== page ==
The infrastructure versus culture debate continues to fascinate me. I remain convinced it is the infrastructure which creates the culture, but at the same time, there's the tricky problem of the culture which drives the infrastructure.
It's classic chicken and egg because we get who we design for, but where we are used to designing for one group, we continue the cycle. This week, we've seen the debacle over the removal of a pretty basic, but incredibly effective cycling scheme on Kensington High Street, not for any data-led reasons, but because of lots of noise and selected attention by local politicians.
Culture is an interesting thing because when you're within it, everything seems normal and it is those on the outside are odd. More than that, even if you actually understand that you are outside of thinking which is ostensibly correct, culture acts to keep you where you are. Smoking is a good example. Why would anyone in the medical profession smoke given the widespread knowledge about its harm? Yet, people in the medical profession smoke.
There was (and maybe to some extent) was a culture around smoking for a long time. Infrastructure was provided to enable it with advertising and the basic fact that people were free to smoke where they liked. As it was realised that it was harmful to the smokers and people around them, restrictions started to come in with bans on smoking in workplaces, public transport and then pubs, restrictions on advertising, cigarettes being sold in plain packaging with massive (and graphic) health warnings and mainstream political change. In other words, the infrastructure enabling smoking to be pushed has been gradually dismantled.
Of course, none of this happened in a vacuum. There were (and are) plenty of people who campaigned against change. Some people did (and do) enjoy smoking and merely wanted to continue. Some people came at it from the political (and libertarian view point) that it was not for the state to interfere in people's choice. Then we have the tobacco firms. They were concerned that the dismantling of the infrastructure which supported their ability to sell their product would hit their finances.
There are still people in all three groups out there continuing to resist change and fighting against further restrictions. It also doesn't take much research to find the political lobbyists and the groups they associate with (often murkily funded and with access to the ear of the government of the day). Maybe these days they are fighting a rear-guard action against further regulation, but they are still there and have influence.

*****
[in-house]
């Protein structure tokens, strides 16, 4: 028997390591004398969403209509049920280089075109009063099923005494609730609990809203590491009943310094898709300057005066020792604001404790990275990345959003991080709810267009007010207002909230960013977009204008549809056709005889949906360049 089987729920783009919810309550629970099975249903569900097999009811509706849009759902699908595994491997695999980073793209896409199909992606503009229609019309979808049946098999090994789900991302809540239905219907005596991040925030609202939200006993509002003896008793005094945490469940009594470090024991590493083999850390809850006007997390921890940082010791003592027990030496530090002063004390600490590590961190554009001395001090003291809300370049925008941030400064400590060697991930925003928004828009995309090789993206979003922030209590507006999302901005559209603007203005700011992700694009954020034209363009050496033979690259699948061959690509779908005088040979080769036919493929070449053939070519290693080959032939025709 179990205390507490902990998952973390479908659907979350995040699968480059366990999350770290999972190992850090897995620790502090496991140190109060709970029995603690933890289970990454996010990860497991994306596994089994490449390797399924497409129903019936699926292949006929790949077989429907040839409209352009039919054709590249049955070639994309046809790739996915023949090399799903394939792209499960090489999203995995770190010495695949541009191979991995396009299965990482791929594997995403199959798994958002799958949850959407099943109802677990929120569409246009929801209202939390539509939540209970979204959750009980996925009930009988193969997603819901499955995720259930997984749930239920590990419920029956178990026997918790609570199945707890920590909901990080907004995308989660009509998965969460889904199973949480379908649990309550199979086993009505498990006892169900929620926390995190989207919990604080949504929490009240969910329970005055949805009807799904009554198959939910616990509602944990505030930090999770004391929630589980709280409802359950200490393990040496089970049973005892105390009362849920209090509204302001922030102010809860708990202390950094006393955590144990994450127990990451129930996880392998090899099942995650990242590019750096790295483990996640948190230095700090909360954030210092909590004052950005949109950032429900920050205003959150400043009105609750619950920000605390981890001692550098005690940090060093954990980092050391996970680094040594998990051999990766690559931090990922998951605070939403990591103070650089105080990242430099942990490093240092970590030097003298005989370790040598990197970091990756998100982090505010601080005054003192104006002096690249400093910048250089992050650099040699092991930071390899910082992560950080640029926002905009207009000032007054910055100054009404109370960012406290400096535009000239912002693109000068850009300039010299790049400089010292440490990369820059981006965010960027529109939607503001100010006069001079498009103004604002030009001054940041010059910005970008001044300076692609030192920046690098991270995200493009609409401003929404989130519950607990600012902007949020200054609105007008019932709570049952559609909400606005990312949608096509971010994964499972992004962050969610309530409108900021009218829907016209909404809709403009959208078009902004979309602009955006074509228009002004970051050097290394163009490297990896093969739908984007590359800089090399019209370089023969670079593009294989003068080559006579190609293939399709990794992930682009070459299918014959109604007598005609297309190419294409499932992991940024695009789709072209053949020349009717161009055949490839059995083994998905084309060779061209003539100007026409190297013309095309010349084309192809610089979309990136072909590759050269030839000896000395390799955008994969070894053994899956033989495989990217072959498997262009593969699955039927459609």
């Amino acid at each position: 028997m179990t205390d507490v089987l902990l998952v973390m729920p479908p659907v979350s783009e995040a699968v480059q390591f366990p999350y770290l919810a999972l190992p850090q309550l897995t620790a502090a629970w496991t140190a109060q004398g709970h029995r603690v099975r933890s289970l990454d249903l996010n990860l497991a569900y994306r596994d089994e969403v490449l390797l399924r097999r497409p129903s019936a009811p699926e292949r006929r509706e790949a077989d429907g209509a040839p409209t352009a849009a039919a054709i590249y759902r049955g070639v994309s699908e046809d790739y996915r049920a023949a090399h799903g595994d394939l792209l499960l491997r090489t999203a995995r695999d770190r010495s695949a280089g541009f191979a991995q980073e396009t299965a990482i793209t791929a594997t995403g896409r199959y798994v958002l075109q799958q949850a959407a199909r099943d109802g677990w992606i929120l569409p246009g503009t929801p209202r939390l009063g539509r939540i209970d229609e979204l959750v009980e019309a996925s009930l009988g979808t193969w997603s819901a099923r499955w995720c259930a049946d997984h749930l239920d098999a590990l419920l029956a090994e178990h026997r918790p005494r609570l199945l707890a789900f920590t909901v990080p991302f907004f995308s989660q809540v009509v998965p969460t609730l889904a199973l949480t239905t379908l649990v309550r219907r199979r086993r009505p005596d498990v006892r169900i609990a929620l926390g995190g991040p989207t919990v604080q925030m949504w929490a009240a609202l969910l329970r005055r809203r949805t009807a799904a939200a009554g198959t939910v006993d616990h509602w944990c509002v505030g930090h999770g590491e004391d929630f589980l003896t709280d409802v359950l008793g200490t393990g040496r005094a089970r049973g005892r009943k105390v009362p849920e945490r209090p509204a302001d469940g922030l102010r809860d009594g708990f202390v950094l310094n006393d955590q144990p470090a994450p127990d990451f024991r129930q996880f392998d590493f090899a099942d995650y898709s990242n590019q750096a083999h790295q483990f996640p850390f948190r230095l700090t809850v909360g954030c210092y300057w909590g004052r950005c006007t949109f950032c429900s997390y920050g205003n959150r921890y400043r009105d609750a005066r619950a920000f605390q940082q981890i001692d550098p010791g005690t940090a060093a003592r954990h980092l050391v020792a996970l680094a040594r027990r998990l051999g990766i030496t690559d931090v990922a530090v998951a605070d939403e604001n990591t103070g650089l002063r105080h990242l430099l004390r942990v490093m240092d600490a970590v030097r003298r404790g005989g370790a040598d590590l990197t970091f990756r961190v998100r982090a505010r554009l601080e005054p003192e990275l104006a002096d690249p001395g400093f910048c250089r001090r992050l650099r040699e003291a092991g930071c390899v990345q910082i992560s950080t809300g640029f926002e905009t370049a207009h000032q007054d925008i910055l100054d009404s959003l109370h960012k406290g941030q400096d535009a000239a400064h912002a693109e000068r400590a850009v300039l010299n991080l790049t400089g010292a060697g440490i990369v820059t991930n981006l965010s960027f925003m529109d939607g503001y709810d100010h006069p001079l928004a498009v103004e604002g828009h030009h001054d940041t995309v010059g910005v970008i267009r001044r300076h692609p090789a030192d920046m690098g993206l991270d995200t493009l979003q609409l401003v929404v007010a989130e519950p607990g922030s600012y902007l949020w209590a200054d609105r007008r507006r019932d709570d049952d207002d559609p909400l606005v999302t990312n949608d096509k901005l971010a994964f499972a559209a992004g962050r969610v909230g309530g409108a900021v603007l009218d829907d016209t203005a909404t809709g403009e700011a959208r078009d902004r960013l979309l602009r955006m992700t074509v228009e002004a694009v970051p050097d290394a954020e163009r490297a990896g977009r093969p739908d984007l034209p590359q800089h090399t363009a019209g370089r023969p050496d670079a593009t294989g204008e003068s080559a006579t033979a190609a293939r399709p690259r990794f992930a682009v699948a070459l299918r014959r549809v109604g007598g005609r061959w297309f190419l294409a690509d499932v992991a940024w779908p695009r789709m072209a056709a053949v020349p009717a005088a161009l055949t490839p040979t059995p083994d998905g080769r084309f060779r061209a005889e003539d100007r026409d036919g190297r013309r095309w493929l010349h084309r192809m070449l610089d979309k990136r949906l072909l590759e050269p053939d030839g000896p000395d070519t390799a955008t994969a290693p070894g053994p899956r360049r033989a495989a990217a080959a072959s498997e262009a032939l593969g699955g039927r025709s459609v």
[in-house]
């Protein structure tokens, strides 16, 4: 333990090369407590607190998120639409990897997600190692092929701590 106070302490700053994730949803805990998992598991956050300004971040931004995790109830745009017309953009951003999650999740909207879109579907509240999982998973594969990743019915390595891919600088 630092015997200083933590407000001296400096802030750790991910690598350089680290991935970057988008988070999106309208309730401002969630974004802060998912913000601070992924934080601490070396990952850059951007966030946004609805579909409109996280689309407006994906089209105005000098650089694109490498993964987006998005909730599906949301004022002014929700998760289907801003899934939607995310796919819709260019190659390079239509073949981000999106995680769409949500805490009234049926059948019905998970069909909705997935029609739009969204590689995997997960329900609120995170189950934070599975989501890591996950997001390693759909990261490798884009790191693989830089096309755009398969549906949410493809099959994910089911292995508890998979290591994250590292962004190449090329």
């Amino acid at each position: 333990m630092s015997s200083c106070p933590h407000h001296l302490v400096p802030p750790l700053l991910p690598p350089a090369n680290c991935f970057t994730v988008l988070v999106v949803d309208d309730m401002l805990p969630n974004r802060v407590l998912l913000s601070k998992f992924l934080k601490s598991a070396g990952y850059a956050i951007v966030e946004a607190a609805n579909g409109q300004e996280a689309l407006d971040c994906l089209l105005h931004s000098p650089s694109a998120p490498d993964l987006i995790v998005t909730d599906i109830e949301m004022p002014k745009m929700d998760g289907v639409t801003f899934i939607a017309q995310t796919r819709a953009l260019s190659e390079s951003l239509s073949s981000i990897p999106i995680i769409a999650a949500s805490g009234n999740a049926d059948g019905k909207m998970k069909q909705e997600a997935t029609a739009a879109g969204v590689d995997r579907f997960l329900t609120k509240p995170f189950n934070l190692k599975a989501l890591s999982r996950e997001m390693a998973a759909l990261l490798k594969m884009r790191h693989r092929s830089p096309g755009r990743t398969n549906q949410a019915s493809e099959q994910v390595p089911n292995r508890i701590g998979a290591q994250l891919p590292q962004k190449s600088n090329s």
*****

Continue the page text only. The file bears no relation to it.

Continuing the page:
When we turn back to our streets, we've many places utterly dominated by traffic. This is no accident. It is as the result of years of developing our infrastructure to accommodate it whether physical or political, with people unable to image anything different given that their daily culture of having to drive is so ingrained. It also explains the backlash that changes to the status quo are getting. We're in our current mess as a result of decades of gradual change and so a physical street scheme (especially the rapid deployment we have seen over the past months) hits the established culture hard.
It's also about how things have become custom and practice. Take the humble zebra crossing. The current rule is that drivers are expected to stop only when someone steps onto the crossing (and the person must be mindful of drivers in doing so). For so many people, it is utterly terrifying to step out in front of a car and so many drivers simply carry on and over time this has led some people considering zebra crossings to be unsafe and demanding signal-controlled crossings instead while ignoring the fact that red traffic signals are no more a physical barrier than painted stripes.
Even further on than this, the whole idea of so called "shared space" has permeated certain parts of political and professional thinking. It's essentially a libertarian proposal which places all highway users in a position of personal responsibility and equal standing. Except some people in a couple of tonnes of steel and glass will bully their way through and many people not so protected won't employ one proponent's tactic of "just walk out waving your arms and stare wildly".